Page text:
GERSHON GRAFSHTEYN (1890-December 30, 1950)
He was born in Radom, Poland, the younger brother of Gavril Grafshteyn (Al. Gurye). Until age ten he studied in religious elementary school. He subsequently joined the “Little Bund.” In 1909, while keeping weapons for the self-defense organization, he accidentally was shot in the face. To avoid a police investigation, he emigrated to the United States. In 1917 he published for the first time poems in the monthly magazine Onheyb (Beginning), and later in the anthology Fun mentsh tsu mentsh (From person to person), Ist brodvey (East Broadway), Inzl (Island), Shriftn (Writings), and later as well in Frayhayt (Freedom) and Signal (Signal). For many years, he disappeared from the literary arena. With a new start in 1947, he published poems in Fraye arbeter shtime (Free voice on labor). He died in New York. After his death, the poets Mani Leyb and Nokhm Bomze were preparing a collection of Grafshteyn’s poetry. However, the work remained incomplete, because of the sudden deaths of both compilers.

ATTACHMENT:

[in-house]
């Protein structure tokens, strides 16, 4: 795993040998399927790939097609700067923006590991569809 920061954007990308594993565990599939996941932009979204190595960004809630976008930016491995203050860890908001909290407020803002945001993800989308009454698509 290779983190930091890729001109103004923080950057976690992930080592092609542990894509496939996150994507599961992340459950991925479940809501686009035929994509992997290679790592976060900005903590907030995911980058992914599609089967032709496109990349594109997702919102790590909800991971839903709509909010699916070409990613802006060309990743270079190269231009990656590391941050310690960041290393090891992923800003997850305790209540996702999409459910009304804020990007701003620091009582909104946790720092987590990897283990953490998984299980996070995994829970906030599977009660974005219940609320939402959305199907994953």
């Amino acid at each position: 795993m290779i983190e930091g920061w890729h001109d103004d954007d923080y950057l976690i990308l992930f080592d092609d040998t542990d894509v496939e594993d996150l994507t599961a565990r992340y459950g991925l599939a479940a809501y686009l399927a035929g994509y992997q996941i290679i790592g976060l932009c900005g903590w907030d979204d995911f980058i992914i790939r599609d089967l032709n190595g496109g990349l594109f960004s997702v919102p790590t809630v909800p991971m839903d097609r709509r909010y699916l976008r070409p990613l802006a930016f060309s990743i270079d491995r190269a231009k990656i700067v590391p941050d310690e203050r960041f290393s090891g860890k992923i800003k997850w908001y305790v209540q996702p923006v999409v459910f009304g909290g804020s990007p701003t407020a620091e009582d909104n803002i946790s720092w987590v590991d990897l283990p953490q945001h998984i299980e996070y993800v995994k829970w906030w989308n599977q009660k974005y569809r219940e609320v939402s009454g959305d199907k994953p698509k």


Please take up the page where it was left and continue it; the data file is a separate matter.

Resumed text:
Sources: L. Lehrer, in Tsukunft (New York) (July 1918); Z. Vaynper, Yidishe shriftshteler (Yiddish authors), vol. 1 (New York, 1933), pp. 46-50; obituaries in Kultur un dertsiung (December 1950) and N. Mayzil, in Yidishe kultur (August-September 1954).
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